Managed to known challenges (unknowns: change orders) Allows selection of a contractor based on qualifications and fee (but not a full bid) Has some form of “price/cost-related” criteria included in selection
Traditional “cast” of participants Relies on separate contracts, resulting in a “forced marriage” Offers owner maximum flexibility/ opportunity to collaborate on permitting/design
Does not always meet owner’s needs for collaboration, innovation and accountability Owner has an “off-ramp” permitting issue or if guaranteed maximum price cannot be negotiated

Permits could focus on water and property rights, gaining access to the property, minimum flow requirements, water quality concerns and other environmental issues. Developing acceptance of the project from the local community should also be done during this phase of the project.

At the completion of the prefeasibility study, the project team should have gathered sufficient information to determine if further investment is warranted. The cost of the project should be refined in addition to the income and ancillary benefits that can be generated from the project. A high-level review should also allow the team to understand the general construction plan and how the site will be accessed. Based on the technical findings, the economic analysis and the permitting requirements, the team can assess if the project should move forward to a more detailed feasibility study.

Key deliverables

Key deliverables for Gate 2 include the following:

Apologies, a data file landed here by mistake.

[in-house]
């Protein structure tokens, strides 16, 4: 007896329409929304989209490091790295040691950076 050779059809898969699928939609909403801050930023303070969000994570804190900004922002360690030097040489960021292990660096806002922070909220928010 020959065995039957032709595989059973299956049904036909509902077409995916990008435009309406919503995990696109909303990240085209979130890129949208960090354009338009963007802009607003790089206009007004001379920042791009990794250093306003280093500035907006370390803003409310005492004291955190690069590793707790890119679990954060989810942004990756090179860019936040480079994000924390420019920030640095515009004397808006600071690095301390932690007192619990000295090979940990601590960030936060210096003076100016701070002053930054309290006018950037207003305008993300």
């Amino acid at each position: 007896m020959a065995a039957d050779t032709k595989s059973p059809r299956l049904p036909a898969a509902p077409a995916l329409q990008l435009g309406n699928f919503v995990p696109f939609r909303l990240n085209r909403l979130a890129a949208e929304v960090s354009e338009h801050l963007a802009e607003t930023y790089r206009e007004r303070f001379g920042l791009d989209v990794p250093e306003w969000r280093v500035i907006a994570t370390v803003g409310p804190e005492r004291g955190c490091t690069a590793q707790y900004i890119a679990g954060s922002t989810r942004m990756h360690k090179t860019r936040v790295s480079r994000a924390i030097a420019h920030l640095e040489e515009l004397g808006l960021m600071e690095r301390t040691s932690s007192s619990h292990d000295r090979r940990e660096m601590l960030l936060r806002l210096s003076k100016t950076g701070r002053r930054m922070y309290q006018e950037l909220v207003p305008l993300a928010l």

• A detailed site survey including topographical data.
  • Ownership of the site.
  • Water rights that give sole access to generation or, at a minimum, a path to obtain the rights.
  • Accurate measurement of head and historical, accurate flow data.
  • An estimate of annual power generation and revenue gained from sale of generation.
  • A preliminary financial model with major cost inputs to evaluate the viability of proceeding to the next phase of the project.

Before the team can pass through Gate 2, the key deliverables should be obtained. Without these data, considerable time and financial capital could be wasted. With the facts in hand and following a thorough evaluation, the team will be able to determine if it is ready to proceed to the third gate.

Feasibility study

At this phase of the project, the major hurdles associated with the project should have been identified. The team will then need to determine if there are reasonable technical, political and financial solutions to overcome the hurdles. During the feasibility study phase, the technical requirements of the project will be clearly defined and the financial commitments more plainly understood. An initial study of the environmental and regulatory permitting process should be well documented. Key outcomes from the feasibility study will include a site plan, preliminary powerhouse layout, a clear understanding of the water conveyance scheme and a developed plan to fully investigate the social and environmental aspects of the project along with the other permitting and regulatory issues.

An engineering consulting company should be a vital part of the project team. The consulting company should meet with the team at the project site and gain first-hand knowledge of the site conditions. Ideally, the company should be able to address the technical as well as the environmental and permitting issues associated with the project. Because of regional and national laws, it is sometimes advisable to have a regional consulting company join the team to ensure that these areas are addressed from a local perspective.

Technical requirements

Design inputs for the technical requirement portion of the feasibility study include the following:

  • Site survey
  • Topography map
  • Stream flow data
  • Geotechnical data

A consulting company tasked with the technical aspects of the feasibility study should have the ability and experience to design hydropower plants in the size range of the project.